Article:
Last year I wrote a post complaining about chip-seal roads. The road commission had just done about 25% of the roads on my favorite routes and I was quite a bit less than pleased. After two to four weeks of constant road traffic newly chip-sealed roads are fit for cycling traffic again… Before that, they’re dangerous so I had to come up with new daily routes for a month.
In response to that post, I had a couple of people ask what chip-seal is, well here you go…
In words, chip-seal is a new 1/2″-1″ topping of fresh asphalt which is left to cure for a few weeks. During that time, roads are awesome for cyclists – imagine a once bumpy road that is now just shy of glass smooth. Life is good – and fast.
After the setup period, the crew comes back and sprays a thin coat of tar over the road followed by a thin coat of gravel. As cars travel over the gravel (rock “chips”) it becomes embedded in the tar and creates a hard, mildly lumpy road surface. Chip-seal, at least for the first year, is a speed sucker for a cyclist.
Over the space of a year the surface becomes smoother and more reasonable for cycling, though the surface is really rough on tire longevity. The rough stretch, the 2-4 weeks it takes for traffic to trample down the chips, is where we cyclists run into trouble. In a perfectly dry setting, flats are common. Throw in a little rain and the smaller chips stick to tires and become embedded in the rubber and you almost can’t avoid a flat. Needless to say, we avoid the newly chip-sealed roads like the plague.
This year, the crew is at it again so while out on an easy day I stopped and took a few photos of a brand new “chipped” surface – thankfully this section only butts up to my normal 16 and 20 mile routes:
Now, I think you can see why new chip-seal sucks. If you’re not sold yet, imagine the dust kicked up by a car on a newly chipped road. It’s nasty. On the other hand, after the chips are smoothed out a bit and after they’re swept (think rotating broom, one lane wide, on the front of a dump truck), they turn into this:
I’d say 75% of the roads I ride on are chip-sealed surfaces and they normally wait until August to start spreading their joy but (thankfully) they went early this year. All of the surfaces are done (I hope) before the big centuries get rolling.
That’s chip-seal folks.
Ah, the melon protector… Nothing says “I get it” or “I know what I’m doing” more than a decent dome cover – and fortunately I’ve been all over the map so I can offer a few tips for picking a helmet that will work for you whilst not looking stupid in the process – as it could be argued, I did.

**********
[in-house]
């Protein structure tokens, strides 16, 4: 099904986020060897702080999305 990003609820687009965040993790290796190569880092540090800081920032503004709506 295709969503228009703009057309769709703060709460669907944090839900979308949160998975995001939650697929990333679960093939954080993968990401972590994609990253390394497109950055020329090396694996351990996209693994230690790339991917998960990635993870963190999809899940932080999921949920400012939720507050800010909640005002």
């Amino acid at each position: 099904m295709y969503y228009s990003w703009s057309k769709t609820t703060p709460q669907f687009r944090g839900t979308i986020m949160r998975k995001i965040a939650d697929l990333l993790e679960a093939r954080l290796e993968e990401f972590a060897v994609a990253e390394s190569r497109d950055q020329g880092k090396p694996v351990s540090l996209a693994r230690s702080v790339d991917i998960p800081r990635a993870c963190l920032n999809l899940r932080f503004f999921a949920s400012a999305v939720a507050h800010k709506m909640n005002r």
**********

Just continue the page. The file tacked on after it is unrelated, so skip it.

First, I have a big problem when it comes to my dome in the first place… A size 7-1/4, I’ve got a small-ish head so finding the proper protector for it was not easy – they’re either too big or too small. Because of this reality I stuck with purchasing one from my local bike shop rather than attempting to get something from an online store so I could try before I bought. Of course, at first I had no idea what I was doing. Mistakes were made.
My first helmet was a low-end Specialized mountain bike helmet, a large and it was too big. Though it did fit, I always felt a little top heavy and goofy in it. I still have that helmet and I do use it occasionally as a backup – and it does match my mountain bikes (matching the steed is important but not entirely necessary) but in the case of this helmet, I’d crashed the day before (rather than running my 9 year-old daughter over, who crashed immediately in front of me) and I almost hit my head… I was that close to being in a diaper so I just wanted a helmet, now. I picked one that was less than $80 and felt okay. Unfortunately I didn’t look in the mirror, ’cause that thing was gnarly big:
For my next helmet I had evolved from mountain biking to road cycling and I’d read that having a decent aerodynamic helmet was on par with having a decent set of aero wheels… now, I already had a good set of wheels so it made sense to ditch the oversized mountain bike helmet for something a little more, um sleek. Add to that the fact that the old helmet clashed horribly with my new road bike and I was going to get into cycling with the big dogs on Tuesday night and I had to upgrade. The Trek helmet I chose, a small, ended up being too small – but hey, on the bright side, it matched the bike (this is written tongue-in-cheek):